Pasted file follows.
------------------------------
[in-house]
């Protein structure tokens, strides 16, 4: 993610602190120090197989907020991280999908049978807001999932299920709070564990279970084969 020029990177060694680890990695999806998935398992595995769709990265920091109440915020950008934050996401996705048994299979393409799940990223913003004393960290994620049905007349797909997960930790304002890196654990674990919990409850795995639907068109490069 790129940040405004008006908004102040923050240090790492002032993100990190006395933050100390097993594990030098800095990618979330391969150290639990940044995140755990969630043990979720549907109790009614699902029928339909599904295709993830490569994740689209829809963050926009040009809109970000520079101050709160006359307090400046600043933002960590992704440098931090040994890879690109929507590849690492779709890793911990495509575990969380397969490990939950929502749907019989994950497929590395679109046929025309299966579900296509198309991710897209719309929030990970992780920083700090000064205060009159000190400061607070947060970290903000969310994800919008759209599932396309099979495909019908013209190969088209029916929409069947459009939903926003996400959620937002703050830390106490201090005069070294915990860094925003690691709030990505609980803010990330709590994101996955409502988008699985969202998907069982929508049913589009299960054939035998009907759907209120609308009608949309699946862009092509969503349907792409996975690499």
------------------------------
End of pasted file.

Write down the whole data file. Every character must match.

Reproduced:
[in-house]
């Protein structure tokens, strides 16, 4: 993610602190120090197989907020991280999908049978807001999932299920709070564990279970084969 020029990177060694680890990695999806998935398992595995769709990265920091109440915020950008934050996401996705048994299979393409799940990223913003004393960290994620049905007349797909997960930790304002890196654990674990919990409850795995639907068109490069 790129940040405004008006908004102040923050240090790492002032993100990190006395933050100390097993594990030098800095990618979330391969150290639990940044995140755990969630043990979720549907109790009614699902029928339909599904295709993830490569994740689209829809963050926009040009809109970000520079101050709160006359307090400046600043933002960590992704440098931090040994890879690109929507590849690492779709890793911990495509575990969380397969490990939950929502749907019989994950497929590395679109046929025309299966579900296509198309991710897209719309929030990970992780920083700090000064205060009159000190400061607070947060970290903000969310994800919008759209599932396309099979495909019908013209190969088209029916929409069947459009939903926003996400959620937002703050830390106490201090005069070294915990860094925003690691709030990505609980803010990330709590994101996955409502988008699985969202998907069982929508049913589009299960054939035998009907759907209120609308009608949309699946862009092509969503349907792409996975690499």